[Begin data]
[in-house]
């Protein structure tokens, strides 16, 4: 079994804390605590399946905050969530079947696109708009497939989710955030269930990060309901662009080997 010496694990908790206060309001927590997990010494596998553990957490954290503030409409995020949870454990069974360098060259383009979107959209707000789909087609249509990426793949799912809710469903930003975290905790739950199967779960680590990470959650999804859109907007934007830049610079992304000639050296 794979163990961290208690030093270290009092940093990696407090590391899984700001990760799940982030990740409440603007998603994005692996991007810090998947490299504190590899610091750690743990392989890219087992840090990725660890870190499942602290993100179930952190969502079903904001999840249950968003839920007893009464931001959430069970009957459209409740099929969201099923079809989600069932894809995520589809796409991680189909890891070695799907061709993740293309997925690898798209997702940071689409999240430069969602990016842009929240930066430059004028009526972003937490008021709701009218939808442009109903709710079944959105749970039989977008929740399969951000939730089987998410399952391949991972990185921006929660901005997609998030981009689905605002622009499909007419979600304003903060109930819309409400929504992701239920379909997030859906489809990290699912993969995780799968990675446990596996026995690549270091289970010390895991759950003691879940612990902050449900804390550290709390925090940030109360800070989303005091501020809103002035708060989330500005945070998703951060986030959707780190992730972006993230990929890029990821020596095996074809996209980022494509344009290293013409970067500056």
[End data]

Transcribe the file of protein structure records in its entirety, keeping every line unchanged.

[in-house]
């Protein structure tokens, strides 16, 4: 079994804390605590399946905050969530079947696109708009497939989710955030269930990060309901662009080997 010496694990908790206060309001927590997990010494596998553990957490954290503030409409995020949870454990069974360098060259383009979107959209707000789909087609249509990426793949799912809710469903930003975290905790739950199967779960680590990470959650999804859109907007934007830049610079992304000639050296 794979163990961290208690030093270290009092940093990696407090590391899984700001990760799940982030990740409440603007998603994005692996991007810090998947490299504190590899610091750690743990392989890219087992840090990725660890870190499942602290993100179930952190969502079903904001999840249950968003839920007893009464931001959430069970009957459209409740099929969201099923079809989600069932894809995520589809796409991680189909890891070695799907061709993740293309997925690898798209997702940071689409999240430069969602990016842009929240930066430059004028009526972003937490008021709701009218939808442009109903709710079944959105749970039989977008929740399969951000939730089987998410399952391949991972990185921006929660901005997609998030981009689905605002622009499909007419979600304003903060109930819309409400929504992701239920379909997030859906489809990290699912993969995780799968990675446990596996026995690549270091289970010390895991759950003691879940612990902050449900804390550290709390925090940030109360800070989303005091501020809103002035708060989330500005945070998703951060986030959707780190992730972006993230990929890029990821020596095996074809996209980022494509344009290293013409970067500056």